The Nuclear Family – Christian or Western?
A sermon on 1 Sam 2: 18-20,26; Luke 2: 41-52 & Col 3:12-17 by Jill Friebel, 28th December 2003


Christmas is the traditional time of gathering together with family. This could have been absolutely enjoyable and fun or it may have been boring or it could have been downright stressful and nightmarish.

For those who may not have a family or whose relationships are fractured, Christmas can be a stark reminder of that fact. It is well know that suicides and sadness increase over the Christmas holidays. The experience of Christmas hinges largely on what your experience of family is or isn’t. Because you don’t get to choose your family and a good part of your most formative years are spent in one, Christmas triggers off many memories of the past that are still very much part of the present. Things can surface at this time of the year that you try to forget and ignore for the rest of the time. Our Western experience of family is largely based on the model of the nuclear family - mother, father and children living together and more or less independent of the wider family members.

Samuel in our reading tonight was a small boy when his parents dedicated him to God and left him with Eli the priest and the wider members of a monastic community that was associated with the priestly families of Israel. His nuclear family had little to do with his upbringing and others shared in the responsibility. It couldn’t have done him too much harm because we read “that year by year Samuel continued to grow into an impressive young man. Everybody liked him and the Lord was pleased with him.”

Luke made the same comment about Jesus probably making the same point and comparison by basing his story on that of Samuel. “With each passing year, he grew in wisdom and maturity. God was pleased with him and everybody liked having him around.” Unlike Samuel, Jesus wasn’t raised in a monastic community as such, but neither was it a nuclear family like ours. It is obvious from the story that his parents didn’t miss him until the end of a whole days travelling. That just doesn’t happen in our families. I have left one of mine behind on occasions but it didn’t take the whole day to miss them.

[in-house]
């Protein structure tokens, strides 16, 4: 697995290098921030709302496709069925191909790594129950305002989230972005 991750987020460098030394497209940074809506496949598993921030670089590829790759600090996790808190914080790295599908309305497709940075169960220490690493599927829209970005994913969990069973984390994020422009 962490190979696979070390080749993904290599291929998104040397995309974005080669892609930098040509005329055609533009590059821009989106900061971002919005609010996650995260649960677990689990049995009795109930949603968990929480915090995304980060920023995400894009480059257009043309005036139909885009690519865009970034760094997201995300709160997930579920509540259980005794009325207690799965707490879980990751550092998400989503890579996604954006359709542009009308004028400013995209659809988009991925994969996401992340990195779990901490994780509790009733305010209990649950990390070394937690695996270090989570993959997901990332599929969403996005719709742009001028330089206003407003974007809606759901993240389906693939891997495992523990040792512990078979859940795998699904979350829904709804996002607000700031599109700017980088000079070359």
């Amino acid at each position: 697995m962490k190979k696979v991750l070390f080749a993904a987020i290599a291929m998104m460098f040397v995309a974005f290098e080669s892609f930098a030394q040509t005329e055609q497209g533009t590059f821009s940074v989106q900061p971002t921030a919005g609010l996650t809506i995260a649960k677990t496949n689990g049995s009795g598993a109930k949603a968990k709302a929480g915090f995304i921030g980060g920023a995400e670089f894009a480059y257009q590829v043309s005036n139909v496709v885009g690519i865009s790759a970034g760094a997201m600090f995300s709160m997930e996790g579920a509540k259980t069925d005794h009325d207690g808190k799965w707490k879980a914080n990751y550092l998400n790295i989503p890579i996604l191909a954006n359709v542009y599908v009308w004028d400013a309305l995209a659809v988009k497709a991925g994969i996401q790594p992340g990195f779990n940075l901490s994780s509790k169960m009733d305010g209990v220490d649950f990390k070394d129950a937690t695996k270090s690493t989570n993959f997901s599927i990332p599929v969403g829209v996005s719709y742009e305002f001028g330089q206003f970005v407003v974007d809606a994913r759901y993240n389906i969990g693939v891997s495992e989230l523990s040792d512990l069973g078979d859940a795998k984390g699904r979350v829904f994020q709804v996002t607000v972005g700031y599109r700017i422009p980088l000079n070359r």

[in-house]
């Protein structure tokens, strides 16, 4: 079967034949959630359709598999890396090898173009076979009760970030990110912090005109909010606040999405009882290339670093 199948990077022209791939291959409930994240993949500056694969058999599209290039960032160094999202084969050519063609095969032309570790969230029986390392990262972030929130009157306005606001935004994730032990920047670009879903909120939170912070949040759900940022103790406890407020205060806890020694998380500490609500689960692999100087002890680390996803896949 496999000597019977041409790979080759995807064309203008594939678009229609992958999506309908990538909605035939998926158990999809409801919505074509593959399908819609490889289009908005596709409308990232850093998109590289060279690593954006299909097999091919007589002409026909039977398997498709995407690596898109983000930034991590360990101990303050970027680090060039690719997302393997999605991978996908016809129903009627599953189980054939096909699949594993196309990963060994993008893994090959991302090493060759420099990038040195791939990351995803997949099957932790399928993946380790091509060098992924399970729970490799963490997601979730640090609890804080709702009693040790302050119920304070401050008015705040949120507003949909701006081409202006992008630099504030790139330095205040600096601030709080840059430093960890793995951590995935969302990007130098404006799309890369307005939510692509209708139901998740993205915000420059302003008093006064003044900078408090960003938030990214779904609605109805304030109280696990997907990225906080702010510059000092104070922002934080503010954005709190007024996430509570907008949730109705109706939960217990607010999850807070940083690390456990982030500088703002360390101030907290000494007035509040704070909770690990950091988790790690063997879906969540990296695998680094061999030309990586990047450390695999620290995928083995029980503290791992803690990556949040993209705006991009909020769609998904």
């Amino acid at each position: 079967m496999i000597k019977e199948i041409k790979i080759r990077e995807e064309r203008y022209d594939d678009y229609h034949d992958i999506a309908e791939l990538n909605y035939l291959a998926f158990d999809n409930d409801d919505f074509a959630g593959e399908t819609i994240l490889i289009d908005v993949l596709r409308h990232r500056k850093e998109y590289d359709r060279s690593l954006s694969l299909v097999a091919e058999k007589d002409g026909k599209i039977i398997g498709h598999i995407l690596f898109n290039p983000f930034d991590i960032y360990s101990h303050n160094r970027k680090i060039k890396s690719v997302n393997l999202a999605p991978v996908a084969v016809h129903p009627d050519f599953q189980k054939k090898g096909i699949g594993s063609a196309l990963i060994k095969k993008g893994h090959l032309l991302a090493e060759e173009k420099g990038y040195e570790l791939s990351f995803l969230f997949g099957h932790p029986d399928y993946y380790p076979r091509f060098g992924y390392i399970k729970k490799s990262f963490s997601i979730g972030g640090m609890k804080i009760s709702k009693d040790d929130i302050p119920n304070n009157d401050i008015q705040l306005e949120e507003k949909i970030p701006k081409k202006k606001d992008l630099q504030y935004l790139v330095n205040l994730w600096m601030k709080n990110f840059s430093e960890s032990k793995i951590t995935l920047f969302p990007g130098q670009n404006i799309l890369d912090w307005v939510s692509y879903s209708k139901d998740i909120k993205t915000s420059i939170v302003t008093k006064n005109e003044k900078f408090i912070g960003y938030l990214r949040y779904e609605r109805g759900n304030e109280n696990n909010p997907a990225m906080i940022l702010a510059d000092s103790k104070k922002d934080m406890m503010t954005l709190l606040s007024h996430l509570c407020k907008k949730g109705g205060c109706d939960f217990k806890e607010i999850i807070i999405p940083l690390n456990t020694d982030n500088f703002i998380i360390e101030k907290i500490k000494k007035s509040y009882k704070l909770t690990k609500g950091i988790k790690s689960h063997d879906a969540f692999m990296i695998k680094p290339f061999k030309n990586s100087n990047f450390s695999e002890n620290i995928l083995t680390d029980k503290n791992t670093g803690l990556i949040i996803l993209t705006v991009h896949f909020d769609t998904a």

The Eastern families were and still are more communal and include the wider family where other adults have care and responsibility for the children in the clan. It is easier to blend in and not be missed by mum and dad. In situations where there is only one parent there are others who can take on the roles important for the formation and care of children, and the children are drawn into the wider network of the family giving more stability and a greater sense of belonging. This can have positive and righting affects where the biological parents or parent simply can’t provide all that is needed in child raising alone. Who is up to this overwhelming task? I don’t think it was ever meant to be this way. The pressures placed on parents and the breakdown of relationships within the nuclear family has reached mammoth proportions today. So much can go wrong when we are isolated into a nuclear family unit and the world is kept out. Dark secrets are kept within families and there is a fear in reaching out for help, what will others think if I admit I can’t cope or I am abused or lonely or lost. Keeping the secrets can have disastrous consequences for everyone. Mothers feeling inadequate as mothers and wives, husbands feeling inadequate as fathers and husbands. But nobody says anything and nobody outside offers anything. It isn’t meant to be like this. Young women need older women, young men need older men, those who can guide and love and lead them into wisdom and maturity and teach them about real love and relationships and God. Learning about the most important thing in life – relationships - by watching the media or discussing your problems hour after hour with your friends, by looking at porn or trying out new ways or relating that seem exciting or whatever is the trend, just ends up with more confusion and distortion. In reality it gets lonelier and lonelier and more and more empty. What’s gone wrong?